Delay is a time-based effect that brings depth and new dynamics to our music. It can make a sound be perceived as wider, and it can create space that is unattainable with the use of other time-based effects like reverb, chorus and flanger.
Where Does Delay Go in Your Signal Chain?
Delay can go anywhere. There are no rules here, and it’s not like a reverb where you have to be more critical of how neat it is.
But there are practices that are better than others.
For example, much like reverb, a delay is best applied as an aux track. This allows you to manipulate the wet signal without altering the dry signal (parallel processing). This also gives you further control over the blend between the wet and dry signal, as well as allowing you to add processing to only the wet signal to create more dynamics with modulation!
You can also use a delay as an insert in a serial FX chain.
A drawback of this process is that every plugin you insert after the delay will process the wet and dry channels together, and this means less control for you!
This is why it’s important to be aware of what you want to do with your delay. Adding unwanted processing to your wet and dry signals may take up a lot of headroom that gain staging won’t be able to fix!
A few general tips to follow if you’re using delay in a serial chain:
- Apply delay before reverb (else it’ll get very messy)
- Apply a compressor aftrer the delay if you think the dynamics of the delay output are a bit crazy
- Apply A compressor before delay if you want to tame transients before any delay happens (whichw ill give you a cleaner delay signal)
Delay Parameters: What Do You Have Control Over?
This parameter sets the speed that the delay rate will be. You don’t have to match it with the tempo of your track, but it can help to use this as a starting point.
This allows you to control how much of the delay output will sound like the dry or wet signal. If you have it fully on dry, there will be no delay. If you have it fully wet, all delay parameters that you have set will reach their full capacity (but not exceed the limit that you have set).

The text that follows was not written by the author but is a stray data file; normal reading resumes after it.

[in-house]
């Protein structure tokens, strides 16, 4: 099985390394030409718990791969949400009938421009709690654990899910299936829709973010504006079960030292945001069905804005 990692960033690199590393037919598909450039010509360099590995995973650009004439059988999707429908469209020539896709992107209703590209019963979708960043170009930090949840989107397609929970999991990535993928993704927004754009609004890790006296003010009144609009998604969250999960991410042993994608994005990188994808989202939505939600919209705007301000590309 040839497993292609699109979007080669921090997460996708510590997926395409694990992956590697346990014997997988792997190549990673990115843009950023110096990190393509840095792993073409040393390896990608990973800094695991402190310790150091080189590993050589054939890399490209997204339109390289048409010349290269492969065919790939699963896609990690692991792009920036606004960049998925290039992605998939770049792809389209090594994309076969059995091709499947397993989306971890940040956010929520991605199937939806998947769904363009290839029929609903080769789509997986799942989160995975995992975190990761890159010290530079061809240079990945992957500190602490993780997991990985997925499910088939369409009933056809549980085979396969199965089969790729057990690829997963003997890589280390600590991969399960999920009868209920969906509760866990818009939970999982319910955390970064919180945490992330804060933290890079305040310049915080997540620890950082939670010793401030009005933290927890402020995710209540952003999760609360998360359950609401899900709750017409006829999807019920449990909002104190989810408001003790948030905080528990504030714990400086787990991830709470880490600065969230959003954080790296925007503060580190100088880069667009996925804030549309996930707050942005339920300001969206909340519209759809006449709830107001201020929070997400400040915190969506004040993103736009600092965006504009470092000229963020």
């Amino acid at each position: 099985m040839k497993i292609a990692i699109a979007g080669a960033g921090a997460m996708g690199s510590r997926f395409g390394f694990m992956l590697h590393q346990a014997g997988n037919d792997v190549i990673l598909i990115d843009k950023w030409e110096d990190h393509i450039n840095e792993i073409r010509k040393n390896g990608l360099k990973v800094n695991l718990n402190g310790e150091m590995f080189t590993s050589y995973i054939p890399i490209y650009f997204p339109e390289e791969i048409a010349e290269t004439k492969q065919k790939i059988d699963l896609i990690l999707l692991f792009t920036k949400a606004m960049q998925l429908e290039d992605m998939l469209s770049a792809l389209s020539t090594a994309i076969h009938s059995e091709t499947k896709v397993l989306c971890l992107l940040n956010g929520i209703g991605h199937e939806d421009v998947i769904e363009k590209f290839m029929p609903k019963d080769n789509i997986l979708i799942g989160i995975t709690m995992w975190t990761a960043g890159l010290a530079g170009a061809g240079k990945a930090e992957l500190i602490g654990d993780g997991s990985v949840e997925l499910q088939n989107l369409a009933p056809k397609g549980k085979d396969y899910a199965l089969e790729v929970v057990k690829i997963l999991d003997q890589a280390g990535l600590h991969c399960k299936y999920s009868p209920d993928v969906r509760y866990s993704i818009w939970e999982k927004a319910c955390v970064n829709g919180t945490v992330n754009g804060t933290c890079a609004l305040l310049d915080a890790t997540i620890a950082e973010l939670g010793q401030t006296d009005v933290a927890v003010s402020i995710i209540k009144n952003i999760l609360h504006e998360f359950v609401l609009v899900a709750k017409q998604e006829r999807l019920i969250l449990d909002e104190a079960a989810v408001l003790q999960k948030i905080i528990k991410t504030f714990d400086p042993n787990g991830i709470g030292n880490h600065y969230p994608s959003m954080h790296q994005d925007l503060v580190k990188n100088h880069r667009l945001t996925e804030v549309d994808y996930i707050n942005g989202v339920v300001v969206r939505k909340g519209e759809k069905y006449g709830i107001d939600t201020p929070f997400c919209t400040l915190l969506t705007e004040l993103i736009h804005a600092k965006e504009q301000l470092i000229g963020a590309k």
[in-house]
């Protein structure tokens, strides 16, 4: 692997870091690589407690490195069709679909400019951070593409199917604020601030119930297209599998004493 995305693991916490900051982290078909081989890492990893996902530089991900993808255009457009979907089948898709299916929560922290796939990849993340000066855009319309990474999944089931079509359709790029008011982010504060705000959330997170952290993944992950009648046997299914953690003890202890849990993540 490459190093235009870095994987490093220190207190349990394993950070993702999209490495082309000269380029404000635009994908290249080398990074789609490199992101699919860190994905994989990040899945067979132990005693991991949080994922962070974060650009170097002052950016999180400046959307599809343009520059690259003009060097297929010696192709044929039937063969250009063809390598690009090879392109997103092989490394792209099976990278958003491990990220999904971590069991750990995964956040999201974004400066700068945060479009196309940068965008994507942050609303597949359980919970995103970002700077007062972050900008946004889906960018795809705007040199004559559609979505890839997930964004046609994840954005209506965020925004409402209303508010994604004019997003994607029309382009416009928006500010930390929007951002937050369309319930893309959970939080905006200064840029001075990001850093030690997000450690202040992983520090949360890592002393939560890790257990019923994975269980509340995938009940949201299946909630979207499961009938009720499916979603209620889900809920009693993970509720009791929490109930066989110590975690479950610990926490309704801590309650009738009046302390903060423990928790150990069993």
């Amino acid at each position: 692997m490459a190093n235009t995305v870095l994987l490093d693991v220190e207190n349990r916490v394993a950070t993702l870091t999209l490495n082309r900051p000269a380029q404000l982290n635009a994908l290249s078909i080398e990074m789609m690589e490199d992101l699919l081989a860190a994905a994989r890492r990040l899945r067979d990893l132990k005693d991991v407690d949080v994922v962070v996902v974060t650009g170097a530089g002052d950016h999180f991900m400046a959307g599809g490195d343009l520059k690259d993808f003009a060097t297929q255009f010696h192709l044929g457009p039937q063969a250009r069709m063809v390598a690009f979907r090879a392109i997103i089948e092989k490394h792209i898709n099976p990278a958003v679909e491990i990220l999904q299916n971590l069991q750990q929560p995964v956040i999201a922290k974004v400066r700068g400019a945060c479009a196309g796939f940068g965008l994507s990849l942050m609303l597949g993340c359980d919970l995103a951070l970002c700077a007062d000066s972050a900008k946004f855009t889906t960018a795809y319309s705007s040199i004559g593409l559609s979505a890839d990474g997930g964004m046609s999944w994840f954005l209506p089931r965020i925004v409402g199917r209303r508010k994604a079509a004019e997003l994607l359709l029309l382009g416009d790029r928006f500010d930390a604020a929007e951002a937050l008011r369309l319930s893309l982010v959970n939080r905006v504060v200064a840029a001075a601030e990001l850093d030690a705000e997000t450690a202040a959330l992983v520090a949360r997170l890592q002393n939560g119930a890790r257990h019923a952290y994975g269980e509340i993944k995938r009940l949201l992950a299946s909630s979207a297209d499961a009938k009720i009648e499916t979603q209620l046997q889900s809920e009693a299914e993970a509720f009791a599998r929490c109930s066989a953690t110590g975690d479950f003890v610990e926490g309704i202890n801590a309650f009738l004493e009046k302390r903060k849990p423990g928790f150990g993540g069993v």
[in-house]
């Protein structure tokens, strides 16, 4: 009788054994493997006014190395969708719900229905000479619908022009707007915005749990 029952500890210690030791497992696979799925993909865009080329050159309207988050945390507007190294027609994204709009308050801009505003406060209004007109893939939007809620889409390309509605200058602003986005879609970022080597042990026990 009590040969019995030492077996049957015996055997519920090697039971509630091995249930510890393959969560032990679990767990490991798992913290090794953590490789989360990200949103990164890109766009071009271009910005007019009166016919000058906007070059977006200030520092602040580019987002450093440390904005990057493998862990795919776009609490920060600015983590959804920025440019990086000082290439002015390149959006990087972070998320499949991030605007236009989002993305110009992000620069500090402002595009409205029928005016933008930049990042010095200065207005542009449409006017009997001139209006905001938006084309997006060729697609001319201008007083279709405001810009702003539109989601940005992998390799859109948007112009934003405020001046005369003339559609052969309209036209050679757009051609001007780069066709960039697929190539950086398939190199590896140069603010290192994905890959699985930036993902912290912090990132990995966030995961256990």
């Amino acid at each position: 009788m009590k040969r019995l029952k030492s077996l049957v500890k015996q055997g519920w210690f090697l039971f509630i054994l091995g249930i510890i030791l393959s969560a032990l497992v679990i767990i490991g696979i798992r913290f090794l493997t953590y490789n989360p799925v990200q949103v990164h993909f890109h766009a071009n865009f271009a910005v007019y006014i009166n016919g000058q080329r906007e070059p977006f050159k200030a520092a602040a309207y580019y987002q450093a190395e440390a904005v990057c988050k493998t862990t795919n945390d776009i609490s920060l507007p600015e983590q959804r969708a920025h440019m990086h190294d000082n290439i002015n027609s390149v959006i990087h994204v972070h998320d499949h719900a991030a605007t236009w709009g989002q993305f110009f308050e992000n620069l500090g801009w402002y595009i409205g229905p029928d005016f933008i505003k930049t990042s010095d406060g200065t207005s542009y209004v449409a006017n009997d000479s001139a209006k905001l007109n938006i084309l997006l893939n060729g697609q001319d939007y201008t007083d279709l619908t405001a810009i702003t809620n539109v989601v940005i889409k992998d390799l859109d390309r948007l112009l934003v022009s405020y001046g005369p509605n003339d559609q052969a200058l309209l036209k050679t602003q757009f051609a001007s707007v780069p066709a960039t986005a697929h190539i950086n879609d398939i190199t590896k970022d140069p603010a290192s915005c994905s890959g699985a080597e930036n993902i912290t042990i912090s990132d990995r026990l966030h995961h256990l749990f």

Most plugins allow you to sync the delay time to the tempo that you have set. This allows you to control how much time passes between the sound is repeated!
If you sync the delay time, you will get delay time options like 1/4 or 1/2. These represent note lengths and will be relative to the tempo of your delay!
If you choose not to sync your delay time, you will get the option to set delay time in milliseconds which gives you a lot more flexibility.
Feedback enables you to determine how many repeats there will be when the original sound has played. It’s like controlling decay and release time on an envelope… you have power over the tail of the delay!
With a feedback setting of 100%, each repeated sound will be as loud as the previous. This will force it to continually repeat until you attenuate the feedback setting.
With 50% feedback, each repeat will only be half the level of the previous one!
With this in mind, a feedback setting of 0% will mean no delay at all!
Now that you know what the parameters of your delay plugins are, you can take this knowledge and manipulate any number of Mixxed‘s samples! When you learn about the different techniques, you’ll be able to manipulate them even further…
What Are the Different Delay Techniques?
By splitting a signal into two, one left signal and one right, with a delay time less than 50ms between them will make the listener perceive the audio as one channel that’s very wide. We advise aiming for between 10ms & 15ms, but experiment with different times below 50ms until you find what you like best!
As well as creating a thick stereo image, you can also manipulate the two channels differently! Play with pitch shifting (but don’t have a drastic amount of difference between the two pitches), add separate distortion and saturation, and anything you can think of that will make the sound richer! You’ll have some cool timbres going for you in no time!
Slap Back Delay
A technique that can create interesting rhythms, experiment with delay times between 70ms & 120ms and listen to how the delayed signal works with your dry signal.
You’ll hear melodies that you may not have thought of previously, and this may even inspire your next phrase!
If you wanted to take slap back delay further, you should try out doubling delay!
By using a shorter delay time between 20ms & 50ms, the listener will perceive the sound as one… so then you add processing to your wet signal! In the same fashion that we discussed with stereo widening, add effects like distortion (but only to your delayed signal) and see what new overtones and sidebands are created!
Ping Pong Delay
You know when a lead vocalist sings a line. and then the backup singers repeat that line? Well, that’s known as call and response… and ping pong delay works in exactly the same way!
Ping pong delay creates two channels of delay (one left and one right) and the two delay channels don’t have the same delay time. One channel may have a delay time of 100 and the other may have a delay time of 150ms! This technique is great for creating new spaces in your mix!